We employ the following IAOMT approved methods to reduce mercury vapor exposure to our patients and operators during amalgam removal:
- Shaded eye protection for patient. Full transparent facial protection for operators.
- Provide alternate source of air (oxygen) to patient via nasal mask and operators via non-rebreather mask.
- Use new long shank carbide cutting burs and section amalgams, attempting to remove in large sections.
- Use copious amounts of water spray via air water syringe directed on tip of cutting bur.
- Use 'surround' type high volume suction tip. "Clean-up"
- Consider appropriate ventilation systems and room air purifiers to reduce ambient mercury vapor.
- Consider appropriate suction waste water separation system.
- Consider appropriate nutritional and physical support preoperatively (eg. homeopathy, acupressure and massage therapy)
Select appropriate biocompatible restorative materials via specific testing systems (eg. serum compatibility or skin galvanic response tests) or published research.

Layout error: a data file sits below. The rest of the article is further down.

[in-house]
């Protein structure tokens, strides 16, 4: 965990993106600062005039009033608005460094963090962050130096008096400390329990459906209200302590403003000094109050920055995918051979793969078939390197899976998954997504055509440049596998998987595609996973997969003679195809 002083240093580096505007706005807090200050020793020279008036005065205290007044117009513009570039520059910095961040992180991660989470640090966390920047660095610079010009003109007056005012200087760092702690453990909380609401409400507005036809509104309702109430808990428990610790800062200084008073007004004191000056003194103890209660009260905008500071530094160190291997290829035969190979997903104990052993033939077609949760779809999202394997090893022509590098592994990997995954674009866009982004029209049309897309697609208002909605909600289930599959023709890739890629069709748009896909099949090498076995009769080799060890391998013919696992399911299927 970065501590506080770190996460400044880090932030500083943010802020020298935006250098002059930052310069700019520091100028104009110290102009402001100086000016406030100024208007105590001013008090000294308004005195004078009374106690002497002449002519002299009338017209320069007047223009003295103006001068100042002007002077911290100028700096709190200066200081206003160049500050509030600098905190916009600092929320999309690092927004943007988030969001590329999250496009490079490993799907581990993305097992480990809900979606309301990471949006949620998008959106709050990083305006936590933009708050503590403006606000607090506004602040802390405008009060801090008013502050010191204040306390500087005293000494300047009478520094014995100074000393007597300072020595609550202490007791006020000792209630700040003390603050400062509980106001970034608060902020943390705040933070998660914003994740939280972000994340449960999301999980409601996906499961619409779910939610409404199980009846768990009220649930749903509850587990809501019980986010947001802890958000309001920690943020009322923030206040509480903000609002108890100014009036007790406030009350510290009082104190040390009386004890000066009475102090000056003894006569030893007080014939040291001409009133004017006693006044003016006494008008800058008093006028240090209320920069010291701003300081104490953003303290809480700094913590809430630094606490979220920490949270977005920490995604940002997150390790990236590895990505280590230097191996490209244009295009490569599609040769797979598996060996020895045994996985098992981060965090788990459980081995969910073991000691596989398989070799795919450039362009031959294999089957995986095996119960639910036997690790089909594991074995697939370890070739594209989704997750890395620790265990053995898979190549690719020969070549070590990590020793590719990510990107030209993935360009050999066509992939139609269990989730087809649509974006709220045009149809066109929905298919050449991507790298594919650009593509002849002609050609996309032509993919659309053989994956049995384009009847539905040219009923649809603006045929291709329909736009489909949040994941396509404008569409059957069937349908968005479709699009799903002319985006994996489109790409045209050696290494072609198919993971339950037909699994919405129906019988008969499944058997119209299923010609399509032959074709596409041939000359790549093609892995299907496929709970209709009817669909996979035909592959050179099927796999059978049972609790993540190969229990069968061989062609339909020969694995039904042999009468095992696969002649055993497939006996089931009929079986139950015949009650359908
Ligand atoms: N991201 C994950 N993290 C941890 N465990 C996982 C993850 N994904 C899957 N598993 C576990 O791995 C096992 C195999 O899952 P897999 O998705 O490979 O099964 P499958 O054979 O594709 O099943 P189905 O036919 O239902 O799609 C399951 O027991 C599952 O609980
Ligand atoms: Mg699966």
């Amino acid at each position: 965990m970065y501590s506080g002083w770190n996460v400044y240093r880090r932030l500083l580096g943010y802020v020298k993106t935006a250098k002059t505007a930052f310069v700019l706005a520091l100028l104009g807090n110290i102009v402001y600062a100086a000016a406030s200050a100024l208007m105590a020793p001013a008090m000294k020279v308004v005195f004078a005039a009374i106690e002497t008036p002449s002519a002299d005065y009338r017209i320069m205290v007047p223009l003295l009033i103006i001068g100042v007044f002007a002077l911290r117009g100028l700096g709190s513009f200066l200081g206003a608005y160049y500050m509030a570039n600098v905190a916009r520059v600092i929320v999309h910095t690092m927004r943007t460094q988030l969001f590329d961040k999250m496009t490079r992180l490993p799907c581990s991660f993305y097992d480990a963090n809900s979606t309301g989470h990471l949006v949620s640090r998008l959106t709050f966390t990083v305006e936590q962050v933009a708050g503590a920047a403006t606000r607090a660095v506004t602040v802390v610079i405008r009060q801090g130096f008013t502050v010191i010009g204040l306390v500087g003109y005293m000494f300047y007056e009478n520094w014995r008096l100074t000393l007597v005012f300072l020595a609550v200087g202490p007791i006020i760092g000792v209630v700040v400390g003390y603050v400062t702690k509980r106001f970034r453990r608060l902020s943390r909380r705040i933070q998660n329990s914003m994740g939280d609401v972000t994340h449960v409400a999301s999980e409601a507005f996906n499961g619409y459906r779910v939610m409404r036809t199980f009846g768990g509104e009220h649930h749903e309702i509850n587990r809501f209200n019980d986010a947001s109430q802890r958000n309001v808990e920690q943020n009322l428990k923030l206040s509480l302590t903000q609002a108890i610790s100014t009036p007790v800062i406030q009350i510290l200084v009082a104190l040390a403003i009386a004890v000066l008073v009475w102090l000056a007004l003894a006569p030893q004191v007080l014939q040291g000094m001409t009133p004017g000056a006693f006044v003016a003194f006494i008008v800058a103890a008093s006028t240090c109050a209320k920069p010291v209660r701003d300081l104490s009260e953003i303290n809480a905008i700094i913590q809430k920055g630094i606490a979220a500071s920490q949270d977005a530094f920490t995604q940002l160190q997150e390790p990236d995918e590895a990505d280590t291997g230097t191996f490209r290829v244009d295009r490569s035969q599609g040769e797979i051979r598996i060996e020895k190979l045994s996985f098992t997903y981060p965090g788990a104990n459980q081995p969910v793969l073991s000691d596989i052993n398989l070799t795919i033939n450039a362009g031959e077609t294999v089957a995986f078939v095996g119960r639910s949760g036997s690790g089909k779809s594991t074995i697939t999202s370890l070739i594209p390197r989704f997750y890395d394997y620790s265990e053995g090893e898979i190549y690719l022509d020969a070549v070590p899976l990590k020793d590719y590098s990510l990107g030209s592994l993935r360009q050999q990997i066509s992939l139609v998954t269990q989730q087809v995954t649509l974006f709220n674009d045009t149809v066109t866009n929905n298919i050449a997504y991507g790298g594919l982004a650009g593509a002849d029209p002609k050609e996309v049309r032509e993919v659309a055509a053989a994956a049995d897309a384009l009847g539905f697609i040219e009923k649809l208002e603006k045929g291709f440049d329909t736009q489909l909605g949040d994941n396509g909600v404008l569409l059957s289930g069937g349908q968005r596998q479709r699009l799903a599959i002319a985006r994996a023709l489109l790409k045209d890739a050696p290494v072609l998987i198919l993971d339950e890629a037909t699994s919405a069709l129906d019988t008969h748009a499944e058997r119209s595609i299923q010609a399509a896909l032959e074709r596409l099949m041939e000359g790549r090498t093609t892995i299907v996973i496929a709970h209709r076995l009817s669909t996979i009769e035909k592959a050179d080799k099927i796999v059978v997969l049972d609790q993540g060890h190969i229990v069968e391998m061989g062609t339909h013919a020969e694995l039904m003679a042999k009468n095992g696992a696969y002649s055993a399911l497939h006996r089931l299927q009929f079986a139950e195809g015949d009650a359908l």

For virtually all operative procedures involving removing metals from the mouth, a rubber dam is used. Two high-volume suctions are in place on the "tooth-side" of the barrier and a low-volume suction is placed in the mouth, "air-way side" of the barrier. Mercury vapors that could pass through or around the rubber dam are thus vacuumed into our office filters and not inhaled by our patients.
After metal removal, we provide a chlorella lavage and suction to further evacuate potential vapors and particles.
Further barriers include eye protection and frequently-changed drapes.